Upgrading from GroupWise to Exchange 2003
My company is looking to upgrade our current e-mail system from GroupWise to Exchange 2003 using Windows 2003 and high availability is a must. Can you suggest any products to look at? VERITAS perhaps?
Also what is your take on hardware high availability solutions compared to software solutions? Same question for SQL 2000 on Windows 2003
As I've written many times in this space
, high availability is what you need it to be.
I suspect that what you're asking for is really advice on a clustering
solution that will cluster Windows. You're right, of course, VERITAS Cluster Server will do a fine job. (Full disclosure time: I do work for VERITAS and have for over seven years.)
While I believe that VCS is the best clustering product on the market, I can certainly understand why some people would think that my opinions are a little biased. I encourage my readers to discuss this topic (clustering products for Windows, not whether or not I am biased...) in one of the
Before you cluster though, make sure that you also employ disk mirroring
and appropriate quick backups. You may choose to employ other types of protection too, including replication or remote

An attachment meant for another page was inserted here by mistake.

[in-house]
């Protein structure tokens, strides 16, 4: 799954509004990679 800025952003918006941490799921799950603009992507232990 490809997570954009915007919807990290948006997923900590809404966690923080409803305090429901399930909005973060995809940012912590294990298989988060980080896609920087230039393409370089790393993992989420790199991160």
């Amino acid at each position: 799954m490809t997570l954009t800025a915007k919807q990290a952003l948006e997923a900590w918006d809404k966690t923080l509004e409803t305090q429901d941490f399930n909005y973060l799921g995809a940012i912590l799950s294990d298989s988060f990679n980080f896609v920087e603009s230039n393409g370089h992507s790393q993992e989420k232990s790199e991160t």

As for whether I prefer hardware
solutions for high availability, the real answer is that you need both. Hardware mirroring, for example, is very useful and will deliver great performance while protecting you against disk failure. However, dedicated hardware to perform this function can be very expensive and it has its limitations (hardware mirroring cannot generally extend its mirroring outside of a single disk array, for example).
Both hardware and software are vital in any critical system. The hardware must be reliable, and will likely include functions that increase overall availability, but they run on software. Clustering requires software. Replication can run on dedicated disk arrays or on JBODs, but in either case software makes it work.
I hope this helps. Good luck and don't hesitate to write back if you have more questions.
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This was first published in January 2004